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Competition in the Audit Market: Policy Implications

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  • Joseph J. Gerakos
  • Chad Syverson

Abstract

The audit market's unique combination of features-its role in capital market transparency, mandated demand, and concentrated supply-means it receives considerable attention from policymakers. We explore the effects of two market scenarios that have been the focus of policy discussions: a) further supply concentration due to one of the "Big 4" auditors exiting and b) mandatory audit firm rotation. To do so, we first estimate publicly traded firms' demand for auditing services, treating services provided by each of the Big 4 as differentiated products. We then use those estimates to calculate how each scenario would affect client firms' consumer surplus. We estimate that, conservatively, exit by one of the Big 4 would reduce client firms' surplus by $1.2-1.8 billion per year. These estimates reflect only firms' lost options to hire the exiting auditor; they do not include the likely fee increases resulting from less competition among auditors. We calculate that the latter could result in audit fee increases between $0.3-0.5 billion per year. Such losses are substantial; by comparison, total audit fees for public firms were $11 billion in 2010. We find similarly large impacts from mandatory audit firm rotation, estimating consumer surplus losses at approximately $2.4-3.6 billion if rotation were required after ten years and $4.3-5.5 billion if rotation were mandatory after only four years.

Suggested Citation

  • Joseph J. Gerakos & Chad Syverson, 2013. "Competition in the Audit Market: Policy Implications," NBER Working Papers 19251, National Bureau of Economic Research, Inc.
  • Handle: RePEc:nbr:nberwo:19251 Note: CF IO LE
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    References listed on IDEAS

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    1. Doogar, Rajib & Easley, Robert F., 1998. "Concentration without differentiation: A new look at the determinants of audit market concentration," Journal of Accounting and Economics, Elsevier, vol. 25(3), pages 235-253, June.
    2. John K. Dagsvik & Anders Karlström, 2005. "Compensating Variation and Hicksian Choice Probabilities in Random Utility Models that are Nonlinear in Income," Review of Economic Studies, Oxford University Press, vol. 72(1), pages 57-76.
    3. repec:bla:joares:v:37:y:1999:i:1:p:225-238 is not listed on IDEAS
    4. Craswell, Allen T. & Francis, Jere R. & Taylor, Stephen L., 1995. "Auditor brand name reputations and industry specializations," Journal of Accounting and Economics, Elsevier, vol. 20(3), pages 297-322, December.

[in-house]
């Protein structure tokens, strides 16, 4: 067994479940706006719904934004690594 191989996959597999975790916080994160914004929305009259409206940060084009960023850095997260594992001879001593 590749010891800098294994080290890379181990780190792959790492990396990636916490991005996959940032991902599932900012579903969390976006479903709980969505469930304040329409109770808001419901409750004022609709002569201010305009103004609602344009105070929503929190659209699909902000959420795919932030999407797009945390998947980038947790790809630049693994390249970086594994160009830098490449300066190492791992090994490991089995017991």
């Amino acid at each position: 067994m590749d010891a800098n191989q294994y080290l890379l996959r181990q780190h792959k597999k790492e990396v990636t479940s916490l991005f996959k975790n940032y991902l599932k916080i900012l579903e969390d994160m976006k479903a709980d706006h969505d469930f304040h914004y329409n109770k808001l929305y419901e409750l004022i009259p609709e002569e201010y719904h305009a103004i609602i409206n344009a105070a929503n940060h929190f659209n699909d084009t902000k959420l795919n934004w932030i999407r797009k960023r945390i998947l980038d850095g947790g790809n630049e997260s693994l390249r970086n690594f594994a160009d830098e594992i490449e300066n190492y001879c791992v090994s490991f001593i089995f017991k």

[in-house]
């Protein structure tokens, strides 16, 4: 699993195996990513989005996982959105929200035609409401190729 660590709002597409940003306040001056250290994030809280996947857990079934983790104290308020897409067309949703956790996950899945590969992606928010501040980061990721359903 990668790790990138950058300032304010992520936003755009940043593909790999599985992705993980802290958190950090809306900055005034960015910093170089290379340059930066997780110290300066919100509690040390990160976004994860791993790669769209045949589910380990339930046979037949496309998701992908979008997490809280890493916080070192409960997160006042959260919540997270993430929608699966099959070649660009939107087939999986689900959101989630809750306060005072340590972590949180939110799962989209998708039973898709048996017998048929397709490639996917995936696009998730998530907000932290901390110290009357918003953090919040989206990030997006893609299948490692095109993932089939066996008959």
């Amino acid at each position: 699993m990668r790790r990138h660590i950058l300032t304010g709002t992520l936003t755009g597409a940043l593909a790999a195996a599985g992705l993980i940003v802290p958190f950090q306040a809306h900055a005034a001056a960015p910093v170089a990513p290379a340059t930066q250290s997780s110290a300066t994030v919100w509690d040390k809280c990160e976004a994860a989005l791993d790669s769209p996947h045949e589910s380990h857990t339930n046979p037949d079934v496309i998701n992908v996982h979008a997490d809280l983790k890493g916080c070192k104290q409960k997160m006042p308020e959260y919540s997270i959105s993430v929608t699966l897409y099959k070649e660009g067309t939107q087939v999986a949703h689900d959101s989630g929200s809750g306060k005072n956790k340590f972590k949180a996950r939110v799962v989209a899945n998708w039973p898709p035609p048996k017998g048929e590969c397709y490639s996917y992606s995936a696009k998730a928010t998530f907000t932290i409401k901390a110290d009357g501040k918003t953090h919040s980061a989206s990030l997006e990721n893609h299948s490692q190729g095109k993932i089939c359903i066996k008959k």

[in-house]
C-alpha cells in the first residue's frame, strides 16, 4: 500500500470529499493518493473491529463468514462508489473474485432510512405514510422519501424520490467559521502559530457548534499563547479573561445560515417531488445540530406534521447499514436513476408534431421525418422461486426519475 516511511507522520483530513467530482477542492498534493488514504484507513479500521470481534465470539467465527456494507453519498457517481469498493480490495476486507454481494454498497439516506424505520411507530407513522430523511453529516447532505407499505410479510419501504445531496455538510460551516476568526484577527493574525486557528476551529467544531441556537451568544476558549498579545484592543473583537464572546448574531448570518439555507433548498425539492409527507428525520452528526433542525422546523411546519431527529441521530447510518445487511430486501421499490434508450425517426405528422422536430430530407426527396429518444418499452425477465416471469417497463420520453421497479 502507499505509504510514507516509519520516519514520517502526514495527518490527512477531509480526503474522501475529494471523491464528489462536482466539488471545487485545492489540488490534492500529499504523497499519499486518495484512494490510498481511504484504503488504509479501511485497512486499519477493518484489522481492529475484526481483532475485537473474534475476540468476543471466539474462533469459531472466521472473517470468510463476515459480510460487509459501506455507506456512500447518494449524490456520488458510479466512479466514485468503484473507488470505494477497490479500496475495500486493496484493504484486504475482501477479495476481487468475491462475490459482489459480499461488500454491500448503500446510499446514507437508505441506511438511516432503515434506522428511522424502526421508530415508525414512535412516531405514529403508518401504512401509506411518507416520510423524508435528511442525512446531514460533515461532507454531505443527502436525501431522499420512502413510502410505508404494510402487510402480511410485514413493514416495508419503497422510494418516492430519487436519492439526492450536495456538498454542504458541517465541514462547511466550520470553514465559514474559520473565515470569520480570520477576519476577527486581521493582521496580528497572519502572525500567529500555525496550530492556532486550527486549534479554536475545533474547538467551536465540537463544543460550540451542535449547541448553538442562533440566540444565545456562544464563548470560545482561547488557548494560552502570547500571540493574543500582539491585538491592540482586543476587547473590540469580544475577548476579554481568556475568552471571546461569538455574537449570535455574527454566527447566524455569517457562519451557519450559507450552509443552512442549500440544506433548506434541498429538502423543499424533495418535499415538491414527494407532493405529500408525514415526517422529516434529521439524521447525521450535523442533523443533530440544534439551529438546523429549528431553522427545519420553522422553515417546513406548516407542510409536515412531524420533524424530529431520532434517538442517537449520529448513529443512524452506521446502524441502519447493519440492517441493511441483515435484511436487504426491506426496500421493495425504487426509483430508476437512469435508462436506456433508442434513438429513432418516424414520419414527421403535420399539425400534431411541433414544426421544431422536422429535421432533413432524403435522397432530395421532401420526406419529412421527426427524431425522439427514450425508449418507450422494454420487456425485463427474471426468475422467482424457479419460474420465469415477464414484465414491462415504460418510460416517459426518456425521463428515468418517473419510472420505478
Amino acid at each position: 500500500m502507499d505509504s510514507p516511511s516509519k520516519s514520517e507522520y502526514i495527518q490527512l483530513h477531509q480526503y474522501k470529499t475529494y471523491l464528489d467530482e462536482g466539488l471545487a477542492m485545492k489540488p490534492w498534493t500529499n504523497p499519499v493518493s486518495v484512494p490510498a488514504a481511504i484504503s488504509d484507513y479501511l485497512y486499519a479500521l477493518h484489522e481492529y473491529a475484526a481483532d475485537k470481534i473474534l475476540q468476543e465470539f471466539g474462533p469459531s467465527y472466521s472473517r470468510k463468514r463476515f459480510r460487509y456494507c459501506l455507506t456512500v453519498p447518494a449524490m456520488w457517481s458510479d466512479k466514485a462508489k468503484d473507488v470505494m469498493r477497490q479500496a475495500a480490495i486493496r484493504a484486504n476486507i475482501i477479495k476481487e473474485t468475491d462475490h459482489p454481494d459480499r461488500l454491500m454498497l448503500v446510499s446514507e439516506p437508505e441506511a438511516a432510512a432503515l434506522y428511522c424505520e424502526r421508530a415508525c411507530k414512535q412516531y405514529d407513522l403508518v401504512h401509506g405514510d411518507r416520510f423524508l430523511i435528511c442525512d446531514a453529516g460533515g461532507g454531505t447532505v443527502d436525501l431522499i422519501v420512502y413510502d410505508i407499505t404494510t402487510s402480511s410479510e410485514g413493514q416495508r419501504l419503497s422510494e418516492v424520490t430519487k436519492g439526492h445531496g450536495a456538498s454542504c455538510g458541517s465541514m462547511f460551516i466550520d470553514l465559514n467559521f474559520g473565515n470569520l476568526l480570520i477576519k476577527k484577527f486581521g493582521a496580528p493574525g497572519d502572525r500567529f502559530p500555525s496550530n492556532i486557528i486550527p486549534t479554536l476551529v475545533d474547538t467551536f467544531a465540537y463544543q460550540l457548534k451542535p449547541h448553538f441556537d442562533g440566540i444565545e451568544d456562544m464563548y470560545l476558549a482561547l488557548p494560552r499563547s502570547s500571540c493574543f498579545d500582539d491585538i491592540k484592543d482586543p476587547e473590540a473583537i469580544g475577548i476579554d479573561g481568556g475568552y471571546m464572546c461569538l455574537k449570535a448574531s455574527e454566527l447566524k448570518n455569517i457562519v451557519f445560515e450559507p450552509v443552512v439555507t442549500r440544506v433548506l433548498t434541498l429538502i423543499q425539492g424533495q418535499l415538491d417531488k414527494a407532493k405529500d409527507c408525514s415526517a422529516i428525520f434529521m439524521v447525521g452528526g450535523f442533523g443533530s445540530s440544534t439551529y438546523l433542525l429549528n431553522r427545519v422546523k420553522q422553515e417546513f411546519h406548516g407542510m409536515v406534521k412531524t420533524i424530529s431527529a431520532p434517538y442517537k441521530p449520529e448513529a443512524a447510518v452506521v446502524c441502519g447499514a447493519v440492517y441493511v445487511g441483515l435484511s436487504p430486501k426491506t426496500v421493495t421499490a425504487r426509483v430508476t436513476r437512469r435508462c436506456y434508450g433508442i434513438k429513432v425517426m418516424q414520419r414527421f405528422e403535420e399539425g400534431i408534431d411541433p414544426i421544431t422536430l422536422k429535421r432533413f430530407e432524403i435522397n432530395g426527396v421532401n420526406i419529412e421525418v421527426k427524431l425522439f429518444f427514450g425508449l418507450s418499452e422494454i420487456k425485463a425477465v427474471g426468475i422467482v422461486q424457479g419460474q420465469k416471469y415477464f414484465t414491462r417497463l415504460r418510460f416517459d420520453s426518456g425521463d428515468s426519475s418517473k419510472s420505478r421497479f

5. Joseph A. Herriges & Catherine L. Kling, 1999. "Nonlinear Income Effects in Random Utility Models," The Review of Economics and Statistics, MIT Press, vol. 81(1), pages 62-72, February.
    6. Train,Kenneth E., 2009. "Discrete Choice Methods with Simulation," Cambridge Books, Cambridge University Press, number 9780521747387, December.
    7. Amil Petrin, 2002. "Quantifying the Benefits of New Products: The Case of the Minivan," Journal of Political Economy, University of Chicago Press, vol. 110(4), pages 705-729, August.
    8. Emilie Feldman, 2006. "A Basic Quantification of the Competitive Implications of the Demise of Arthur Andersen," Review of Industrial Organization, Springer;The Industrial Organization Society, vol. 29(3), pages 193-212, November.
    9. Watts, Ross L & Zimmerman, Jerold L, 1983. "Agency Problems, Auditing, and the Theory of the Firm: Some Evidence," Journal of Law and Economics, University of Chicago Press, vol. 26(3), pages 613-633, October.
    10. John Asker & Alexander Ljungqvist, 2010. "Competition and the Structure of Vertical Relationships in Capital Markets," Journal of Political Economy, University of Chicago Press, vol. 118(3), pages 599-647, June.
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    1. repec:spr:reaccs:v:22:y:2017:i:4:d:10.1007_s11142-017-9429-8 is not listed on IDEAS
    2. repec:spr:reaccs:v:22:y:2017:i:4:d:10.1007_s11142-017-9418-y is not listed on IDEAS

    More about this item

    JEL classification:

    • D43 - Microeconomics - - Market Structure, Pricing, and Design - - - Oligopoly and Other Forms of Market Imperfection
    • G3 - Financial Economics - - Corporate Finance and Governance
    • K22 - Law and Economics - - Regulation and Business Law - - - Business and Securities Law
    • L13 - Industrial Organization - - Market Structure, Firm Strategy, and Market Performance - - - Oligopoly and Other Imperfect Markets
    • L84 - Industrial Organization - - Industry Studies: Services - - - Personal, Professional, and Business Services
    • M42 - Business Administration and Business Economics; Marketing; Accounting; Personnel Economics - - Accounting - - - Auditing

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